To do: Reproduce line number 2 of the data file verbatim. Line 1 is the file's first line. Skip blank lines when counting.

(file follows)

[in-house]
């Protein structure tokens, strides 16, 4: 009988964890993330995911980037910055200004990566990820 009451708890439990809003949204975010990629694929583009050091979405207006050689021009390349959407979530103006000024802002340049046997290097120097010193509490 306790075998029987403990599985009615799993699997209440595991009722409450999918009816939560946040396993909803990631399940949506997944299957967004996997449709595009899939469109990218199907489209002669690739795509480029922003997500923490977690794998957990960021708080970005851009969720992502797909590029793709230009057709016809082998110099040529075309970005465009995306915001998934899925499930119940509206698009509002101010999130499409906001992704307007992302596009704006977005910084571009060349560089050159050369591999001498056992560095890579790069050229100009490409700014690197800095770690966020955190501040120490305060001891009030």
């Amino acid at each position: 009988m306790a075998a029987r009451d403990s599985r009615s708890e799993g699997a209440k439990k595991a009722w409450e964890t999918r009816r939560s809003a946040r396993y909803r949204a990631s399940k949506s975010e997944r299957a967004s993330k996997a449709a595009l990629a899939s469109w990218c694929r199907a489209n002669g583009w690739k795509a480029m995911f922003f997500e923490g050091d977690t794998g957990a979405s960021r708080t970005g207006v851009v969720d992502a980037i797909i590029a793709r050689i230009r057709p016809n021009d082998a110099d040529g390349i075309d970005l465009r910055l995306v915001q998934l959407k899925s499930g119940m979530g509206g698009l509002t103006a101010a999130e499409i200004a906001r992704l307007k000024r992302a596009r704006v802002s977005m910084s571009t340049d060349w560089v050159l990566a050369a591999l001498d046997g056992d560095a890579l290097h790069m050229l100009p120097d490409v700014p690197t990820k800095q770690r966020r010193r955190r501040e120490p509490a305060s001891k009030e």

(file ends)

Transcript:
């Protein structure tokens, strides 16, 4: 009988964890993330995911980037910055200004990566990820 009451708890439990809003949204975010990629694929583009050091979405207006050689021009390349959407979530103006000024802002340049046997290097120097010193509490 306790075998029987403990599985009615799993699997209440595991009722409450999918009816939560946040396993909803990631399940949506997944299957967004996997449709595009899939469109990218199907489209002669690739795509480029922003997500923490977690794998957990960021708080970005851009969720992502797909590029793709230009057709016809082998110099040529075309970005465009995306915001998934899925499930119940509206698009509002101010999130499409906001992704307007992302596009704006977005910084571009060349560089050159050369591999001498056992560095890579790069050229100009490409700014690197800095770690966020955190501040120490305060001891009030």